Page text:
Homeless Man Claims LAPD Won’t Quit

     LOS ANGELES (CN) – The fourth time they assaulted him, Los Angeles police punched, Tasered and hog-tied a mentally disabled, homeless black man as he tried to “relax” at Venice Beach, the man claims in court.
     Samuel Calhoun Arrington claims eight LAPD officers attacked him without cause on the afternoon of Aug. 7, 2014, as he sat in a chair under an umbrella at the Venice Beach Boardwalk. He sued the city and the officers on May 19 in Federal Court.
     A police report states the officers were citing Arrington for violating city ordinances, including using an umbrella “that was not sitting upright and was beyond regulation length, ‘vending outside a designated area,’ having ‘items placed on [a] city bench,’ having ‘property outside a designated space,’ ‘tampering with city property’ and ‘loudly voicing his religious beliefs,'” according to the complaint.
     Arrington, 52, says he refused to sign the citation, and that a witness described what she saw as several officers took “strategic” positions around him: “They know he’s not going to sign that because he didn’t do anything,” she is heard stating on a video taken with her cell phone. “But that’s what they are hoping for so they can take him,” the complaint states.
     Arrington cried out, “Glory of God. Magnify your glory, Jehovah God,” as more officers surrounded him, according to the lawsuit.
     The police report claims he “‘lunged at one of the officers and attempted to grab his Sam Browne [belt],'” but “(v)ideo recordings of the incident do not show Mr. Arrington lunging towards LAPD officers at any point,” according to the complaint.
     But the report was contradicted by the witness’ video, which showed that, “Mr. Arrington was unarmed and reclining in a chair at the time, was presenting no threat to himself or anyone else, and breaking no laws,” the complaint states. “At no point … did Mr. Arrington lunge at one of the officers or attempt to grab a gun.”
     Nonetheless, officers punched him twice and Tasered him in the head repeatedly, assaulting him with “batons, knees, arms and the Taser gun,” the complaint states. It adds: “At no point does Mr. Arrington resist.”
     Fourteen officers eventually joined in the ruckus, including a supervising officer who took video, Arrington claims.
     But police say the video does not exist, according to the complaint, which enumerates discrepancies in the police report.
     “There were several major discrepancies between the LAPD version of events in the police reports, signed under penalty of perjury, and what transpired in the video recordings obtained of the Aug. 7, 2014 incident, which raise concerns of whether defendants intentionally fabricated and/or withheld crucial evidence that may have resulted in the dismissal of any criminal charges,” the complaint states.
     The melee could have been prevented if not for defendant Officer Jayson Siller, who confronted Arrington after recognizing him from a previous incident, according to the complaint.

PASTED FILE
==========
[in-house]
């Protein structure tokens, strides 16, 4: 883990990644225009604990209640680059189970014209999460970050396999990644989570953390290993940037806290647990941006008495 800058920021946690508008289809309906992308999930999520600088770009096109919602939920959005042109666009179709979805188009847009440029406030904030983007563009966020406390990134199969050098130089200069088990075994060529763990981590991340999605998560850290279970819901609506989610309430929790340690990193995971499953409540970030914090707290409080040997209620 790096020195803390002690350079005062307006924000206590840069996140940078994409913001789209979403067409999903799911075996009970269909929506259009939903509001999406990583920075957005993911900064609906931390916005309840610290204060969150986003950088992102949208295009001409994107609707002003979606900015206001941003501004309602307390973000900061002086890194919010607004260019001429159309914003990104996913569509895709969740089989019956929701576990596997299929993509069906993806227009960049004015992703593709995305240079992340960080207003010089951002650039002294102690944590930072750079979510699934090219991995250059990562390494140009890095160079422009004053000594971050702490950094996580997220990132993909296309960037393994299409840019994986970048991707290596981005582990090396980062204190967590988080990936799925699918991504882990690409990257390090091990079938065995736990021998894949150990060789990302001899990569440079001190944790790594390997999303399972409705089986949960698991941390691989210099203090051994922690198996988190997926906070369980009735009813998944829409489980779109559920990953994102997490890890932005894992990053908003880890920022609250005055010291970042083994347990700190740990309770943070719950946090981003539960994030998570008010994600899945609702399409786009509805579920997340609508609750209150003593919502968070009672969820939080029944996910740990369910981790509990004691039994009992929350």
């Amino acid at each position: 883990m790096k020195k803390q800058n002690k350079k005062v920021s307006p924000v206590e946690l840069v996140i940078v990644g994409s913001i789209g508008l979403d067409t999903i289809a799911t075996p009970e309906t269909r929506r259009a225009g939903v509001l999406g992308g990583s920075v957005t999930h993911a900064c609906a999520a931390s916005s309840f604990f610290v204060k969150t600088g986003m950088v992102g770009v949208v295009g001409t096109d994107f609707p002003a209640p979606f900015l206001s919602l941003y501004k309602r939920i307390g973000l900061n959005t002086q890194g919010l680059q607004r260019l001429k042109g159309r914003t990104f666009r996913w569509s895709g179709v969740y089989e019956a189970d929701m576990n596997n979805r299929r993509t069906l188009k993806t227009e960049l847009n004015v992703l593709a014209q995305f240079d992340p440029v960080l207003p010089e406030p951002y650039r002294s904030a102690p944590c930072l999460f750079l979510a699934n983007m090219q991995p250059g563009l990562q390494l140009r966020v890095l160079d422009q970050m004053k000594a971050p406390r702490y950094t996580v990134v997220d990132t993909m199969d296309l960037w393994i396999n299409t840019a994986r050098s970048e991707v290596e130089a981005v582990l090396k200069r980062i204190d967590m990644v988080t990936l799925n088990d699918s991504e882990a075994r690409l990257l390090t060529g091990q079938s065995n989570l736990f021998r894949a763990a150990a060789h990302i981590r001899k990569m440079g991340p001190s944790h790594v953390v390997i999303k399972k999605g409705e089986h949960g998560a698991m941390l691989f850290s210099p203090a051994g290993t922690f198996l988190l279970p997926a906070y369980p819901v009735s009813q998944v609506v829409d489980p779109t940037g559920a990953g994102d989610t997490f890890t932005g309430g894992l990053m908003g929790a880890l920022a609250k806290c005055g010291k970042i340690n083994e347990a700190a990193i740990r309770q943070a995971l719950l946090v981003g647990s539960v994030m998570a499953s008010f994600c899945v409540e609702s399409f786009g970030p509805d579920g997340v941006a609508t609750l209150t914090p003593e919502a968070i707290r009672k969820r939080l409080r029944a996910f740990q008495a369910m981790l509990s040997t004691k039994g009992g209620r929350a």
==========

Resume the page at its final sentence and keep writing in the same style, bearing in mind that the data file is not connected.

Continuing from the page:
Arrington claims law enforcement officers assaulted him before: in June 2011, in January 2014 and July 2014.
     He claims the assaults put him in the hospital with multiple head lacerations, muscle trauma, a puncture wound to his stomach, heart problems, blurred vision and injuries to his neck, back, shoulders and wrists, and persistent emotional trauma.
     Arrington claims photos of the injuries have disappeared.
     Officers have charged him in the past with resisting arrest, battery, and assault with a deadly weapon on a peace officer. He served 18 months in jail after the June 2011 fray.
     Arrington claims that the LAPD has a pattern and practice of using the criminal justice system “to remove homeless people from public places by criminalizing their presence there, setting the stage for the kind of treatment inflicted on Mr. Arrington and others.”
     The complaint cites a report from the National Law Center on Homelessness & Poverty: “No Safe Place: The Criminalization of Homelessness in U.S. Cities.”
     Arrington says he suffers from repeated seizures, episodes of fainting, syncope, vertigo, tinnitus and severe headaches as a result of the beatings.
     Attempts to reach Arrington’s attorneys Nazareth Haysbert and James Moultrie were unsuccessful.
     A Los Angeles Police Department media representative told Courthouse News Service the department does not comment on pending litigation.
     Arrington sued Los Angeles and LAPD Officers Daniel Ramirez, Jayson Siller, Leo Perez, Robert Jaurez, Steve Ruiz, Jin Kwon, Anaid Bedevyan, Kevin Shaw, Theresa Skinner, Omar Ortiz, Hooman Nafissi, Inez Miller, Arthur Paine and Gregory Roberts.
     He seeks punitive damages for excessive force, failure to intervene, failure to train, supervise and discipline, failure to accommodate, intentional infliction of emotional distress, assault and battery, and negligence.

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